The Abenaki are one of the five members of the Wabanaki Confederacy. They include the Wabanaki people of interior New England, and in Quebec and the Maritimes of Canada.
If your ancestor came from Quebec, Maine, New Hampshire, or Vermont, it’s likely you might have Abenaki ancestry. But an Abenaki accompanied La Salle on his expedition down the Mississippi, Abenaki were living in Indian communities in the Midwest in about 1750, and Spanish records report Abenaki west of the Mississippi after the American Revolution, so your Abenaki ancestor won’t necessarily be found in these states.
An Abenaki Indian might be described as a Nipmuc, a Sokoki, a Pennecook, a Penobscot, or a St. Francis Indian, or as all of these, depending upon whether Europeans saw him in Massachusetts, Vermont, New Hampshire, Maine, or Quebec.
If you are searching for a female ancestor that you believe is Indian, it isn’t likely that you will find her or her mother on any Indian rolls. Most documents only list the heads of households (men and widows) by name. Tribal rolls do not usually include women who married outside the tribe.
An Indian woman lost her tribal rights when she married outside of the tribe. This applied to all Wabanaki – Penobscot, Passamaquoddy, Maliseet, Mi’kmaq (MicMac), and Canadian Abenaki. This law changed in the State of Maine in 1956. Check the laws in the area you are researching for the status of Indian women who married non-Indians in the time period you are researching.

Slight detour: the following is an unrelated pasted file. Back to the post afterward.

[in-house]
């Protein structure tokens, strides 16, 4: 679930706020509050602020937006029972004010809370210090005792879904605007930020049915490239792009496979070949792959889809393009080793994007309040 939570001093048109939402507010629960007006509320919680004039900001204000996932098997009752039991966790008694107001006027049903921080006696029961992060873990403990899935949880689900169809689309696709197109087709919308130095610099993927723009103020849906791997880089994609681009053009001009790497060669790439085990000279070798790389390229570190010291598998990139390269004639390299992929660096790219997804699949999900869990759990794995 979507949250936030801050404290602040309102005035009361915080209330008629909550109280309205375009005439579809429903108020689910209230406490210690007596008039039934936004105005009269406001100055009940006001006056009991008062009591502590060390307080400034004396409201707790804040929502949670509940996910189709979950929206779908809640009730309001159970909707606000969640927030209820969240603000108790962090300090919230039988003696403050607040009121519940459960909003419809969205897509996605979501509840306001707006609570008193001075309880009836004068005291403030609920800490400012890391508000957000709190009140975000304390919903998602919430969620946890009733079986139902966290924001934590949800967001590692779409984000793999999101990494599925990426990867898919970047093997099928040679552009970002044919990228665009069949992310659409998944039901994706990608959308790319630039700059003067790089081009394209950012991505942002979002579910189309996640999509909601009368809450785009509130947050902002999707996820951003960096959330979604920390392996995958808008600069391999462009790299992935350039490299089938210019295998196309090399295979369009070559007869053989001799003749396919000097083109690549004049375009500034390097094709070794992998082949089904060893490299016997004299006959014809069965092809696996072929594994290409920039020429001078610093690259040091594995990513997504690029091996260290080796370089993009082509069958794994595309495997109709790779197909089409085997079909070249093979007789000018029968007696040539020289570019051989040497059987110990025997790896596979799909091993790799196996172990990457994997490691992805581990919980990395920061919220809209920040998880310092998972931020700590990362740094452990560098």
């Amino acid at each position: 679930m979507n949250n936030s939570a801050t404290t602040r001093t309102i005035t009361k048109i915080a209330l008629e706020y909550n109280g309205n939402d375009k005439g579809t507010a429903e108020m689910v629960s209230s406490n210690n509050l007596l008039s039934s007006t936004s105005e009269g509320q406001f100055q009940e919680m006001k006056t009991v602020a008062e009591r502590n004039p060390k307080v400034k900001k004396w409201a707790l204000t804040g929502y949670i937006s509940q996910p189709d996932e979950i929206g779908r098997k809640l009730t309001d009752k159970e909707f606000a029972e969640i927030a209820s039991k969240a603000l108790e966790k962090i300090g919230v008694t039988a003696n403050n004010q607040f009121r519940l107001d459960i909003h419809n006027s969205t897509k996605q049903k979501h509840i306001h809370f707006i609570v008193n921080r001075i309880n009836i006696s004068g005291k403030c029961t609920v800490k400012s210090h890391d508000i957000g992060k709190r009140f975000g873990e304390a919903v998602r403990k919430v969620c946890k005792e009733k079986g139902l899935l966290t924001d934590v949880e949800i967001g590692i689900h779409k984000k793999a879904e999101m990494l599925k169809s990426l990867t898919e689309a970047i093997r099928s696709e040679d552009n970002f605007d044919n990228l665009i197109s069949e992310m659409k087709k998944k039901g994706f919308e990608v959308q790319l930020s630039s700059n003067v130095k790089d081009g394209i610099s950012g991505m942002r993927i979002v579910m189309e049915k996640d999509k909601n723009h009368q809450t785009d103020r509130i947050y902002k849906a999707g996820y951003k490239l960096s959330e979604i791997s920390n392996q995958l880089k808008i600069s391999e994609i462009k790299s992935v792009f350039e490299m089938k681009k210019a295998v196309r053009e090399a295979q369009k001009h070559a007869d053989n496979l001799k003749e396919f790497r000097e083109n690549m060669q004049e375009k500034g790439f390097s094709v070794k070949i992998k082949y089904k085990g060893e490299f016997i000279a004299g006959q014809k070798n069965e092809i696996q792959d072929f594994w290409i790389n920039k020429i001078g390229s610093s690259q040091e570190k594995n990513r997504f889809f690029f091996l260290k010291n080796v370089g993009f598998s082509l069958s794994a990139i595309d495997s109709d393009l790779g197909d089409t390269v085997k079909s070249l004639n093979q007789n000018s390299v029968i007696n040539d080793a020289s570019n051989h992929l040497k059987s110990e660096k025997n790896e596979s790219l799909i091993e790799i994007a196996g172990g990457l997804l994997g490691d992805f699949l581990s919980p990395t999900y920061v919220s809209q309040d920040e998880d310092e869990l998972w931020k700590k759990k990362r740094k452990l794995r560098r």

In most cases, you will need to connect your female ancestor to a male ancestor, through birth, death, or marriage records if she lived prior to 1850.
Starting with the 1850 census (in the USA), all the names of people living in the household were recorded. If you can find your female ancestor in a household, than you can look for the head of the household on tribal rolls. If he shows up as Abenaki (or Penobscot, etc.) and you can prove she was his daughter, than you have proved your Native bloodline.
Many Abenaki were baptized in the Catholic Religion and received French baptismal names which were often used in documents. However, a person may have had a native name and/or a nickname that they were known by to friends and family and this common name could change several times during the person’s lifetime.
If you are tracing the anglo name Hill – try looking for Descoteaux in Canada (the original French name).
- Arsigantegok (also Arrasaguntacook, Ersegontegog, Assagunticook, Anasaguntacook), lived along the St. Francis River in Québec. Principal village: St. Francis (Odanak). The people were referred to as St. Francis River Abenakis, and this term gradually was applied to all Western Abenaki.
- Cowasuck (also Cohass, Cohasiac, Koasek, Koasek, Coos – “People of the Pines”), lived in the upper Connecticut River Valley. Principal village: Cowass, near Newbury, Vermont.
- Missiquoi (also Masipskwoik, Mazipskikskoik, Missique, Misiskuoi, Missisco, Missiassik – “People of the Flint”), also known as the Sokoki. They lived in the Missisquoi Valley, from Lake Champlain to the headwaters. Principal village around Swanton, Vermont.
- Ossipee, lived along the shores of Ossipee Lake in east-central New Hampshire. Often classed as Eastern Abenaki.
- Pennacook (also Penacook, Penikoke, Openango), lived in the Merrimack Valley, therefore sometimes called Merrimack. Principal village Penacook, New Hampshire. The Pennacook were once a large confederacy who were politically distinct and competitive with their northern Abenaki neighbors.